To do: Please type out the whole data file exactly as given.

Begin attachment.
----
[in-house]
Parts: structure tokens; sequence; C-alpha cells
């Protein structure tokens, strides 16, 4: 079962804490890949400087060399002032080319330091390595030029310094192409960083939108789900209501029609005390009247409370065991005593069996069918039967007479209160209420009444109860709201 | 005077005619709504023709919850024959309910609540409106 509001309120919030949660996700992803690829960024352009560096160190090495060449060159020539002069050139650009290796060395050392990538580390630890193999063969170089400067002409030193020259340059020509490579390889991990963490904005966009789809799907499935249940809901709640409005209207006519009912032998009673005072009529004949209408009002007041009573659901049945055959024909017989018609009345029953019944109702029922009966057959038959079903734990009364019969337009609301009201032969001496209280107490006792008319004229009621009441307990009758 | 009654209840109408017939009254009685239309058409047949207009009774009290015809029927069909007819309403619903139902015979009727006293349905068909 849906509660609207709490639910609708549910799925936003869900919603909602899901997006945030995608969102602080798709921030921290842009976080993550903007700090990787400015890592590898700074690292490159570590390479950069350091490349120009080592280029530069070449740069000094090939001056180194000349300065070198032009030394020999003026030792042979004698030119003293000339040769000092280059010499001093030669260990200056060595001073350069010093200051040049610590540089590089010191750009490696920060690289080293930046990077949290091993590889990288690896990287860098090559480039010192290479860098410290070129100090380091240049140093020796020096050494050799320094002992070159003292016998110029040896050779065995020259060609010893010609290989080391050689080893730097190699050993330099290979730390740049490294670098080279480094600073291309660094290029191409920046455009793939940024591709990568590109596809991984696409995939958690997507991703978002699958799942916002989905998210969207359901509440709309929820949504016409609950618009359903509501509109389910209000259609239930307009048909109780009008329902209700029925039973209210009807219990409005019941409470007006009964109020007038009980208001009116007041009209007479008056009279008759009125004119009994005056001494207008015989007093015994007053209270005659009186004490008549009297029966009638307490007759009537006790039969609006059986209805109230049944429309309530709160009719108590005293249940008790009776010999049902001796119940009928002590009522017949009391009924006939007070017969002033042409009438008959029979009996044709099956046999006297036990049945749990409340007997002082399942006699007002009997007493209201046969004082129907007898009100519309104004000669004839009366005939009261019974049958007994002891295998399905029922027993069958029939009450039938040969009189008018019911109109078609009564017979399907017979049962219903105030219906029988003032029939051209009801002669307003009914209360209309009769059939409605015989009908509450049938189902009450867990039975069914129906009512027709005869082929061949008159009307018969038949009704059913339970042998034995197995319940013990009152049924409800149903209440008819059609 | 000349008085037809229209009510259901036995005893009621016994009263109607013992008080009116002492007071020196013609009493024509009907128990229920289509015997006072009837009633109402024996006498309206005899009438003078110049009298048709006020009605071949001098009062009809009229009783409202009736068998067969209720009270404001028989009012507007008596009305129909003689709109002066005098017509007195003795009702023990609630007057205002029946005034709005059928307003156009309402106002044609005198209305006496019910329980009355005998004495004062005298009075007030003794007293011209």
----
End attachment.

[in-house]
Parts: structure tokens; sequence; C-alpha cells
């Protein structure tokens, strides 16, 4: 079962804490890949400087060399002032080319330091390595030029310094192409960083939108789900209501029609005390009247409370065991005593069996069918039967007479209160209420009444109860709201 | 005077005619709504023709919850024959309910609540409106 509001309120919030949660996700992803690829960024352009560096160190090495060449060159020539002069050139650009290796060395050392990538580390630890193999063969170089400067002409030193020259340059020509490579390889991990963490904005966009789809799907499935249940809901709640409005209207006519009912032998009673005072009529004949209408009002007041009573659901049945055959024909017989018609009345029953019944109702029922009966057959038959079903734990009364019969337009609301009201032969001496209280107490006792008319004229009621009441307990009758 | 009654209840109408017939009254009685239309058409047949207009009774009290015809029927069909007819309403619903139902015979009727006293349905068909 849906509660609207709490639910609708549910799925936003869900919603909602899901997006945030995608969102602080798709921030921290842009976080993550903007700090990787400015890592590898700074690292490159570590390479950069350091490349120009080592280029530069070449740069000094090939001056180194000349300065070198032009030394020999003026030792042979004698030119003293000339040769000092280059010499001093030669260990200056060595001073350069010093200051040049610590540089590089010191750009490696920060690289080293930046990077949290091993590889990288690896990287860098090559480039010192290479860098410290070129100090380091240049140093020796020096050494050799320094002992070159003292016998110029040896050779065995020259060609010893010609290989080391050689080893730097190699050993330099290979730390740049490294670098080279480094600073291309660094290029191409920046455009793939940024591709990568590109596809991984696409995939958690997507991703978002699958799942916002989905998210969207359901509440709309929820949504016409609950618009359903509501509109389910209000259609239930307009048909109780009008329902209700029925039973209210009807219990409005019941409470007006009964109020007038009980208001009116007041009209007479008056009279008759009125004119009994005056001494207008015989007093015994007053209270005659009186004490008549009297029966009638307490007759009537006790039969609006059986209805109230049944429309309530709160009719108590005293249940008790009776010999049902001796119940009928002590009522017949009391009924006939007070017969002033042409009438008959029979009996044709099956046999006297036990049945749990409340007997002082399942006699007002009997007493209201046969004082129907007898009100519309104004000669004839009366005939009261019974049958007994002891295998399905029922027993069958029939009450039938040969009189008018019911109109078609009564017979399907017979049962219903105030219906029988003032029939051209009801002669307003009914209360209309009769059939409605015989009908509450049938189902009450867990039975069914129906009512027709005869082929061949008159009307018969038949009704059913339970042998034995197995319940013990009152049924409800149903209440008819059609 | 000349008085037809229209009510259901036995005893009621016994009263109607013992008080009116002492007071020196013609009493024509009907128990229920289509015997006072009837009633109402024996006498309206005899009438003078110049009298048709006020009605071949001098009062009809009229009783409202009736068998067969209720009270404001028989009012507007008596009305129909003689709109002066005098017509007195003795009702023990609630007057205002029946005034709005059928307003156009309402106002044609005198209305006496019910329980009355005998004495004062005298009075007030003794007293011209």